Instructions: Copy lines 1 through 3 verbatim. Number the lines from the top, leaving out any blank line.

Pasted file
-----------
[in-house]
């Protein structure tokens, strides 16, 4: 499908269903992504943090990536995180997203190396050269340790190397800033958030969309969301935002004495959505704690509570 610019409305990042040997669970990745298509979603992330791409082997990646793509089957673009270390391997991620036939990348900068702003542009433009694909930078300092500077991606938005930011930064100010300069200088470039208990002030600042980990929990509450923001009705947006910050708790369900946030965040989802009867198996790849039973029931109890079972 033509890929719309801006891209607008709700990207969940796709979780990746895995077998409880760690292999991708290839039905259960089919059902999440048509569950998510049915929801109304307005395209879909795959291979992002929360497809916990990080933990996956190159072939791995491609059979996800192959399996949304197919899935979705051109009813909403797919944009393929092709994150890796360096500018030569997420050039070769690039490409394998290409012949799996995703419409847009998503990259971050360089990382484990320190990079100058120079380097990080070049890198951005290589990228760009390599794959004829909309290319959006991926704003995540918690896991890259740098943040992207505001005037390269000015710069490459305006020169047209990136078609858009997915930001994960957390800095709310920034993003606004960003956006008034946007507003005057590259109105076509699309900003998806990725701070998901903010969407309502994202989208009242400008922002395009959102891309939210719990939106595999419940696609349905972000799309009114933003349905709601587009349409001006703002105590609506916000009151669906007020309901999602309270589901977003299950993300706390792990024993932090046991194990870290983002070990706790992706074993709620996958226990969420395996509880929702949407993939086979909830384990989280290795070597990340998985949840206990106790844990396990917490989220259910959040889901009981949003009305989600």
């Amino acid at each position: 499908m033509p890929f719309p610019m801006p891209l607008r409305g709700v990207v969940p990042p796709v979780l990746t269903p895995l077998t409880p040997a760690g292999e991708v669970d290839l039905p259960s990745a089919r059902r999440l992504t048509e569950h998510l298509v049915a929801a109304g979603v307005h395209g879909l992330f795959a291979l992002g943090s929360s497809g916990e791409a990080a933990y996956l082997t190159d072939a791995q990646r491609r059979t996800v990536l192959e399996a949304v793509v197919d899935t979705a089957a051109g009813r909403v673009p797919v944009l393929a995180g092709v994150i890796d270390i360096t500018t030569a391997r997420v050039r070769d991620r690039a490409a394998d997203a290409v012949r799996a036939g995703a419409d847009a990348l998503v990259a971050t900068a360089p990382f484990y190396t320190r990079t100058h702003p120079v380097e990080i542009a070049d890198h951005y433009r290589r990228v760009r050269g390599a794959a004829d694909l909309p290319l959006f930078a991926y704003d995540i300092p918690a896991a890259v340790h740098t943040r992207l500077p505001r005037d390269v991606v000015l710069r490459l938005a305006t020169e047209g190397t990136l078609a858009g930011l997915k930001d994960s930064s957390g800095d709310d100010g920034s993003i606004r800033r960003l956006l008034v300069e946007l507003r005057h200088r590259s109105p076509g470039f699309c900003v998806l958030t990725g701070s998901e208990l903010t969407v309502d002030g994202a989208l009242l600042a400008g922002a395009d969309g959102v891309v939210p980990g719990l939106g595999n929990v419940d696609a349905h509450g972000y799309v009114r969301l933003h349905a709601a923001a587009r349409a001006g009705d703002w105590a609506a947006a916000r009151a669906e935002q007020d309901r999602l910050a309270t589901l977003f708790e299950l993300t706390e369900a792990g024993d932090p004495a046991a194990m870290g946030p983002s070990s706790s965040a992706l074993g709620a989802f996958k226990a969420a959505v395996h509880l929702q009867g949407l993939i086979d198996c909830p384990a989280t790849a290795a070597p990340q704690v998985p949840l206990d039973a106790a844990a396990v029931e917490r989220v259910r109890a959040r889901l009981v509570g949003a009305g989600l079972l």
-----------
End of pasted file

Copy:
[in-house]
């Protein structure tokens, strides 16, 4: 499908269903992504943090990536995180997203190396050269340790190397800033958030969309969301935002004495959505704690509570 610019409305990042040997669970990745298509979603992330791409082997990646793509089957673009270390391997991620036939990348900068702003542009433009694909930078300092500077991606938005930011930064100010300069200088470039208990002030600042980990929990509450923001009705947006910050708790369900946030965040989802009867198996790849039973029931109890079972 033509890929719309801006891209607008709700990207969940796709979780990746895995077998409880760690292999991708290839039905259960089919059902999440048509569950998510049915929801109304307005395209879909795959291979992002929360497809916990990080933990996956190159072939791995491609059979996800192959399996949304197919899935979705051109009813909403797919944009393929092709994150890796360096500018030569997420050039070769690039490409394998290409012949799996995703419409847009998503990259971050360089990382484990320190990079100058120079380097990080070049890198951005290589990228760009390599794959004829909309290319959006991926704003995540918690896991890259740098943040992207505001005037390269000015710069490459305006020169047209990136078609858009997915930001994960957390800095709310920034993003606004960003956006008034946007507003005057590259109105076509699309900003998806990725701070998901903010969407309502994202989208009242400008922002395009959102891309939210719990939106595999419940696609349905972000799309009114933003349905709601587009349409001006703002105590609506916000009151669906007020309901999602309270589901977003299950993300706390792990024993932090046991194990870290983002070990706790992706074993709620996958226990969420395996509880929702949407993939086979909830384990989280290795070597990340998985949840206990106790844990396990917490989220259910959040889901009981949003009305989600």
């Amino acid at each position: 499908m033509p890929f719309p610019m801006p891209l607008r409305g709700v990207v969940p990042p796709v979780l990746t269903p895995l077998t409880p040997a760690g292999e991708v669970d290839l039905p259960s990745a089919r059902r999440l992504t048509e569950h998510l298509v049915a929801a109304g979603v307005h395209g879909l992330f795959a291979l992002g943090s929360s497809g916990e791409a990080a933990y996956l082997t190159d072939a791995q990646r491609r059979t996800v990536l192959e399996a949304v793509v197919d899935t979705a089957a051109g009813r909403v673009p797919v944009l393929a995180g092709v994150i890796d270390i360096t500018t030569a391997r997420v050039r070769d991620r690039a490409a394998d997203a290409v012949r799996a036939g995703a419409d847009a990348l998503v990259a971050t900068a360089p990382f484990y190396t320190r990079t100058h702003p120079v380097e990080i542009a070049d890198h951005y433009r290589r990228v760009r050269g390599a794959a004829d694909l909309p290319l959006f930078a991926y704003d995540i300092p918690a896991a890259v340790h740098t943040r992207l500077p505001r005037d390269v991606v000015l710069r490459l938005a305006t020169e047209g190397t990136l078609a858009g930011l997915k930001d994960s930064s957390g800095d709310d100010g920034s993003i606004r800033r960003l956006l008034v300069e946007l507003r005057h200088r590259s109105p076509g470039f699309c900003v998806l958030t990725g701070s998901e208990l903010t969407v309502d002030g994202a989208l009242l600042a400008g922002a395009d969309g959102v891309v939210p980990g719990l939106g595999n929990v419940d696609a349905h509450g972000y799309v009114r969301l933003h349905a709601a923001a587009r349409a001006g009705d703002w105590a609506a947006a916000r009151a669906e935002q007020d309901r999602l910050a309270t589901l977003f708790e299950l993300t706390e369900a792990g024993d932090p004495a046991a194990m870290g946030p983002s070990s706790s965040a992706l074993g709620a989802f996958k226990a969420a959505v395996h509880l929702q009867g949407l993939i086979d198996c909830p384990a989280t790849a290795a070597p990340q704690v998985p949840l206990d039973a106790a844990a396990v029931e917490r989220v259910r109890a959040r889901l009981v509570g949003a009305g989600l079972l």